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Control to Collapse

Past 22 Nov 2017 - 03 Jan 2018
BLYTH GALLERY, Imperial College London, Level 5 Sherfield Campus, South Kensington Campus

http://www3.imperial.ac.uk…

PRIVATE VIEW: Tuesday 21 November 6:00 – 8:30pm

Curated by PaintUnionControl to Collapse includes work by Rebecca Byrne, Liz Elton,  Ann-Marie James, Tim A. Shaw, Susan Sluglett, Laura Smith, Tamsin Relly, Alex Roberts and Clare Price.

 

 

“Paint records the most delicate gesture and the most tense… Paint is a cast made of the painter’s movements, a portrait of the painter’s body and thoughts.”   James Elkin, What Painting Is, 1955

The ‘gesture’ is defined as a movement, usually conveyed by the hand or head, that expresses an idea or meaning. When accompanied with speech, it can articulate, emphasise, create humour or angst. In painting, the gesture has a loaded history. Most commonly associated with the abstract expressionists like Willem De Kooning, Lee Krasner or Joan Mitchell, it held alchemical accord, with the ability to imbue painting with the emotional charges of joy, anger or melancholy directly from the artist’s hand. Now emptied of those grand accreditations, the gesture takes on a more functional role. In an age of image proliferation, the gesture is a unique device or mode of language that is crucial in relaying a painter’s conceptual concerns.

The artists in Control to Collapse feel, interpret and respond to the viscosity of pigment and the absorbency of surface to find painterly gestures that take an active role in conveying meaning. Through this tactile connection with their materials, these artists draw on bodily intellect and let muscular memory guide the application of paint. They are acutely conscious of the gestural act as a device for communication and find movements and motions that allow ideas to be soaked into the surface of their work.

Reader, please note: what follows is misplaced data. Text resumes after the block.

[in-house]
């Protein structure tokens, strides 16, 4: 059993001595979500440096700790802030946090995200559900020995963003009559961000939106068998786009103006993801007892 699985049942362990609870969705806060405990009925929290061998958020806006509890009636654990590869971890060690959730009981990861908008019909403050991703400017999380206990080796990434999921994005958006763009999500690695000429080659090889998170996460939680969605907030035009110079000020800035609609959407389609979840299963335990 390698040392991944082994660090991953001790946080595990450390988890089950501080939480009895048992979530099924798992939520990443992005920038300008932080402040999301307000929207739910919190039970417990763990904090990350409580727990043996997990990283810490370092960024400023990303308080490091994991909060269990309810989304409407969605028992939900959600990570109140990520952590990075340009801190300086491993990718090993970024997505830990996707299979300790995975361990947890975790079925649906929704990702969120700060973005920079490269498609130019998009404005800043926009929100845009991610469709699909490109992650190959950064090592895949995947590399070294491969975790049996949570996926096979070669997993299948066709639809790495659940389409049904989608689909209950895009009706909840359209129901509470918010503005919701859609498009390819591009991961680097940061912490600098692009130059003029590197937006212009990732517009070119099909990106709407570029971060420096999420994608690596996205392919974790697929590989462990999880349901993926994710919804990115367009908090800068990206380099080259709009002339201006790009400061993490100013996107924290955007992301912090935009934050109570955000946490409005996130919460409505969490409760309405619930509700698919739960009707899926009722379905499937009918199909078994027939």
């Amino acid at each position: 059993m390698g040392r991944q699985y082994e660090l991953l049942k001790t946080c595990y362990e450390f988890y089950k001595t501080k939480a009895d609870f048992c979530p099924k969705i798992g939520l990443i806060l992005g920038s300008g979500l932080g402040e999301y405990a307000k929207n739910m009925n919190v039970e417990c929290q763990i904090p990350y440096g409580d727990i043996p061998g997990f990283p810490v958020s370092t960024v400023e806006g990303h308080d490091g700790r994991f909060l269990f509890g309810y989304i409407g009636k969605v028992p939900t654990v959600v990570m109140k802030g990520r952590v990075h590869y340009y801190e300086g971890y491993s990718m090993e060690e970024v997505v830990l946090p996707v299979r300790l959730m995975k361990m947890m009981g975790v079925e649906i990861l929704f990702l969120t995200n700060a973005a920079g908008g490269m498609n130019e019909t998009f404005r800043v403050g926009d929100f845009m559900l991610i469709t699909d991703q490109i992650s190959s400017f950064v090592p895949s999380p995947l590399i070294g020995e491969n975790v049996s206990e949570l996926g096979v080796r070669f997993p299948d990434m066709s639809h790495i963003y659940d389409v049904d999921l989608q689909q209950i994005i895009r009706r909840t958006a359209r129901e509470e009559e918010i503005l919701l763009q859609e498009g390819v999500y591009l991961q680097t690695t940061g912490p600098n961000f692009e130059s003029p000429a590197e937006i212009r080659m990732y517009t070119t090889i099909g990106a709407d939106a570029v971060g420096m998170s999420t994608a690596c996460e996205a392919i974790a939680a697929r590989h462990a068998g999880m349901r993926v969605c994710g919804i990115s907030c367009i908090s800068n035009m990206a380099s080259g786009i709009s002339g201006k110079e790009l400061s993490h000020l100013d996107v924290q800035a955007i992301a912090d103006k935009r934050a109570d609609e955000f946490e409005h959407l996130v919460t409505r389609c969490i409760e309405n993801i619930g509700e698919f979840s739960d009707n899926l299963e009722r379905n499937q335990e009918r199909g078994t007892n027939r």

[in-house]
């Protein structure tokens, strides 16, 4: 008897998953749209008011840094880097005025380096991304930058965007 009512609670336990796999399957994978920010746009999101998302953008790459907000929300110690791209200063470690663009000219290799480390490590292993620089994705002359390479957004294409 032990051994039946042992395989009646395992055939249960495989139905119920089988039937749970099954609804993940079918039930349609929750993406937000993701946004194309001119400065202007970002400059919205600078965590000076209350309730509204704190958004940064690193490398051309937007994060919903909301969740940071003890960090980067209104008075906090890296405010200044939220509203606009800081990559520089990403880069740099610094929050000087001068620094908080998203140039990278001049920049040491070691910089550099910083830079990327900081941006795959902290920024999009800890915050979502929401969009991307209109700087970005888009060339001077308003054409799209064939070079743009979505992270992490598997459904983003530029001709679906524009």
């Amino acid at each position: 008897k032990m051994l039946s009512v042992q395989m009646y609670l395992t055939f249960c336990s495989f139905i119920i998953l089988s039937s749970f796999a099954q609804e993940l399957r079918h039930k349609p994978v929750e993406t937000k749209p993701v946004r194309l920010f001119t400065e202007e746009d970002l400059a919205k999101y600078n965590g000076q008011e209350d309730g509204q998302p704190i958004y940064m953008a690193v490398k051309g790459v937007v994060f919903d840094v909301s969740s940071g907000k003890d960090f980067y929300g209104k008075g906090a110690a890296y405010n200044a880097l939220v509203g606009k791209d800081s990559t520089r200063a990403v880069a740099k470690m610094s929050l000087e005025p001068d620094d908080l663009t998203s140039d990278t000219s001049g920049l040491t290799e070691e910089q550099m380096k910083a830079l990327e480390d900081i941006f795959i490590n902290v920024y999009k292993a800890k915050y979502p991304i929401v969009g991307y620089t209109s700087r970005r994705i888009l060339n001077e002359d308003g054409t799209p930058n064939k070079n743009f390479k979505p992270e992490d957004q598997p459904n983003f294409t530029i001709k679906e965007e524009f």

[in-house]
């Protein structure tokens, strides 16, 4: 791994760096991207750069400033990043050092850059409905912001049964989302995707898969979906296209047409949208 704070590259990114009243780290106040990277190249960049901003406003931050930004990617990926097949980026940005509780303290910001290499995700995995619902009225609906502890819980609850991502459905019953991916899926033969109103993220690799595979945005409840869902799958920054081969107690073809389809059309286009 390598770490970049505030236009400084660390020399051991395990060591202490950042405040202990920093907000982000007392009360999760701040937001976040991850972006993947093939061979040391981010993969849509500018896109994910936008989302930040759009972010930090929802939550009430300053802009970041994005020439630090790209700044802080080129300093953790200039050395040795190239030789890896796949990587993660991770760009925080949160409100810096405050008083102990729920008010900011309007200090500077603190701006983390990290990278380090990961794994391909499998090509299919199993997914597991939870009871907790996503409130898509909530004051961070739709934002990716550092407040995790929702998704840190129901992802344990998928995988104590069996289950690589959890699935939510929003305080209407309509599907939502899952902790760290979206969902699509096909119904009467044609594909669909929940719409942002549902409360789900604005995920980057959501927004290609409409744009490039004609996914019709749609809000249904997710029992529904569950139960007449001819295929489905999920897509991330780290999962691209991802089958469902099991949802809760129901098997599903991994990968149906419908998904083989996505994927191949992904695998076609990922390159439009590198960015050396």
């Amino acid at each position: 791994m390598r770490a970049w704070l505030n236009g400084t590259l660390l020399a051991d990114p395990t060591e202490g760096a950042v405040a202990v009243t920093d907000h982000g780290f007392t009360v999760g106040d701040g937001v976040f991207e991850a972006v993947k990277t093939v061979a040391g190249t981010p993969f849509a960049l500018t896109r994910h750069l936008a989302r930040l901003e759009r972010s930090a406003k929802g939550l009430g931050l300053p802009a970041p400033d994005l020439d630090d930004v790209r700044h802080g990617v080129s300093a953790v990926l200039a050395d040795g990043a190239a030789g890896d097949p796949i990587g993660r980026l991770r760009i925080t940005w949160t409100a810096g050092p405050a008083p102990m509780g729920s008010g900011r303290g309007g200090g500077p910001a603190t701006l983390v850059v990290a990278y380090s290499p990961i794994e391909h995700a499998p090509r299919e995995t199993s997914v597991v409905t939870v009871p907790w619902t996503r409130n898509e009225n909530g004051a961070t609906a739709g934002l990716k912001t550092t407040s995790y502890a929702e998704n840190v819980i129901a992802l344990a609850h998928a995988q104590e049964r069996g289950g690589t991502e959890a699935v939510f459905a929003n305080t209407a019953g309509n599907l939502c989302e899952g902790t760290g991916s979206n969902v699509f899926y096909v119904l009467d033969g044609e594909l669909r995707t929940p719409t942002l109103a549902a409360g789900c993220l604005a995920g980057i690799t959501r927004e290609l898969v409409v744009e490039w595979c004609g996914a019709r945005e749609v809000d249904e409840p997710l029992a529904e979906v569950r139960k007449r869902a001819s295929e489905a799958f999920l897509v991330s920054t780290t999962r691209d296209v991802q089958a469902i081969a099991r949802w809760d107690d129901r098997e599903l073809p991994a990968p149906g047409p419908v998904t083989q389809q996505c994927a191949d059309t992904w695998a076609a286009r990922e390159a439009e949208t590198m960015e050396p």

This exhibition navigates a variety of gestural acts, from an intricate slicing that causes oils to take on the healing qualities of flesh; to broad swathes of paint that engulf the gallery and interrogate the psychological qualities of the spaces we inhabit; or rapid washes of thinned oils that create aqueous scenes of transparent and luscious landscapes of vegetation to address politically charged themes of excessive water consumption. It explores the gesture’s role in communicating the wider concepts explored in the featured artists’ respective practices.

 

 – Niamh White